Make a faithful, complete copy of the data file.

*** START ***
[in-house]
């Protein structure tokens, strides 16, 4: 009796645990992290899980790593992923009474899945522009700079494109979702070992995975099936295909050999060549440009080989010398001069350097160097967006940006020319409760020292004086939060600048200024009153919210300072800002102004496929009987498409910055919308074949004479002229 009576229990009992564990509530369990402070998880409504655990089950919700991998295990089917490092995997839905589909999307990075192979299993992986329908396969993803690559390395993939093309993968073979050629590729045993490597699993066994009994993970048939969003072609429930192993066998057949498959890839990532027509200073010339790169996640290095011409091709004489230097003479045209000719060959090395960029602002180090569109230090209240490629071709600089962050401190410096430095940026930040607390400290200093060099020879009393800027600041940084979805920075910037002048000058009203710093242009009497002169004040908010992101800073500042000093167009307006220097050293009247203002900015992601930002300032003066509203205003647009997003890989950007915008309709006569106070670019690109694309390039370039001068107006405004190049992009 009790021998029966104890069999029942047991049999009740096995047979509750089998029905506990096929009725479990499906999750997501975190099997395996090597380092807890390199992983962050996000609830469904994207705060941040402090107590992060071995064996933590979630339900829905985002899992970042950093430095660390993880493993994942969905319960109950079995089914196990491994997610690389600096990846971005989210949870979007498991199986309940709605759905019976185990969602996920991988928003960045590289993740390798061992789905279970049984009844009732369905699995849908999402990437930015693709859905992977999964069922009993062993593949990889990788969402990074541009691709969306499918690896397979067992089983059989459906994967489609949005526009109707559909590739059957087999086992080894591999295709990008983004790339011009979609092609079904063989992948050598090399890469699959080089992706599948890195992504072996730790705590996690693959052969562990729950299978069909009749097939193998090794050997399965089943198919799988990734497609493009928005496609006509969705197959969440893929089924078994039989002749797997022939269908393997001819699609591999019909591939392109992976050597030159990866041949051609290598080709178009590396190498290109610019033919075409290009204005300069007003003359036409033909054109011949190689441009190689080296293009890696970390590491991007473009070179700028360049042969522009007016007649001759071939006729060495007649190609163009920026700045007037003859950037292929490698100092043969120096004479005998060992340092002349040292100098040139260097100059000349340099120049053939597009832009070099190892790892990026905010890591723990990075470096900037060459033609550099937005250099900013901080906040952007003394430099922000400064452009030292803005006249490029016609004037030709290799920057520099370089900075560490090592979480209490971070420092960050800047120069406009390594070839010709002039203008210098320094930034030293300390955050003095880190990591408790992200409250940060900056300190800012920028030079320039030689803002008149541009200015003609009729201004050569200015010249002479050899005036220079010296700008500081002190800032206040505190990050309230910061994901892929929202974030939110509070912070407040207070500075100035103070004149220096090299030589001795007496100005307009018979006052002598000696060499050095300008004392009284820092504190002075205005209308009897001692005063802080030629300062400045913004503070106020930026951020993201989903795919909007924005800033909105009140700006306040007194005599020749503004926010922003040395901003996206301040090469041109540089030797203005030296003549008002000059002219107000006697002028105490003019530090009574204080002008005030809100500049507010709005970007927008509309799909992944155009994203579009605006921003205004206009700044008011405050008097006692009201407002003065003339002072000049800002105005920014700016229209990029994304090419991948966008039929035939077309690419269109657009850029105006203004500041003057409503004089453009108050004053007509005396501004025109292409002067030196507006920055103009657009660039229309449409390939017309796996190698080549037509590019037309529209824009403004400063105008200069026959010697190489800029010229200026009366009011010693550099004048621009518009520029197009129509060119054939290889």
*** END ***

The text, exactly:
[in-house]
């Protein structure tokens, strides 16, 4: 009796645990992290899980790593992923009474899945522009700079494109979702070992995975099936295909050999060549440009080989010398001069350097160097967006940006020319409760020292004086939060600048200024009153919210300072800002102004496929009987498409910055919308074949004479002229 009576229990009992564990509530369990402070998880409504655990089950919700991998295990089917490092995997839905589909999307990075192979299993992986329908396969993803690559390395993939093309993968073979050629590729045993490597699993066994009994993970048939969003072609429930192993066998057949498959890839990532027509200073010339790169996640290095011409091709004489230097003479045209000719060959090395960029602002180090569109230090209240490629071709600089962050401190410096430095940026930040607390400290200093060099020879009393800027600041940084979805920075910037002048000058009203710093242009009497002169004040908010992101800073500042000093167009307006220097050293009247203002900015992601930002300032003066509203205003647009997003890989950007915008309709006569106070670019690109694309390039370039001068107006405004190049992009 009790021998029966104890069999029942047991049999009740096995047979509750089998029905506990096929009725479990499906999750997501975190099997395996090597380092807890390199992983962050996000609830469904994207705060941040402090107590992060071995064996933590979630339900829905985002899992970042950093430095660390993880493993994942969905319960109950079995089914196990491994997610690389600096990846971005989210949870979007498991199986309940709605759905019976185990969602996920991988928003960045590289993740390798061992789905279970049984009844009732369905699995849908999402990437930015693709859905992977999964069922009993062993593949990889990788969402990074541009691709969306499918690896397979067992089983059989459906994967489609949005526009109707559909590739059957087999086992080894591999295709990008983004790339011009979609092609079904063989992948050598090399890469699959080089992706599948890195992504072996730790705590996690693959052969562990729950299978069909009749097939193998090794050997399965089943198919799988990734497609493009928005496609006509969705197959969440893929089924078994039989002749797997022939269908393997001819699609591999019909591939392109992976050597030159990866041949051609290598080709178009590396190498290109610019033919075409290009204005300069007003003359036409033909054109011949190689441009190689080296293009890696970390590491991007473009070179700028360049042969522009007016007649001759071939006729060495007649190609163009920026700045007037003859950037292929490698100092043969120096004479005998060992340092002349040292100098040139260097100059000349340099120049053939597009832009070099190892790892990026905010890591723990990075470096900037060459033609550099937005250099900013901080906040952007003394430099922000400064452009030292803005006249490029016609004037030709290799920057520099370089900075560490090592979480209490971070420092960050800047120069406009390594070839010709002039203008210098320094930034030293300390955050003095880190990591408790992200409250940060900056300190800012920028030079320039030689803002008149541009200015003609009729201004050569200015010249002479050899005036220079010296700008500081002190800032206040505190990050309230910061994901892929929202974030939110509070912070407040207070500075100035103070004149220096090299030589001795007496100005307009018979006052002598000696060499050095300008004392009284820092504190002075205005209308009897001692005063802080030629300062400045913004503070106020930026951020993201989903795919909007924005800033909105009140700006306040007194005599020749503004926010922003040395901003996206301040090469041109540089030797203005030296003549008002000059002219107000006697002028105490003019530090009574204080002008005030809100500049507010709005970007927008509309799909992944155009994203579009605006921003205004206009700044008011405050008097006692009201407002003065003339002072000049800002105005920014700016229209990029994304090419991948966008039929035939077309690419269109657009850029105006203004500041003057409503004089453009108050004053007509005396501004025109292409002067030196507006920055103009657009660039229309449409390939017309796996190698080549037509590019037309529209824009403004400063105008200069026959010697190489800029010229200026009366009011010693550099004048621009518009520029197009129509060119054939290889």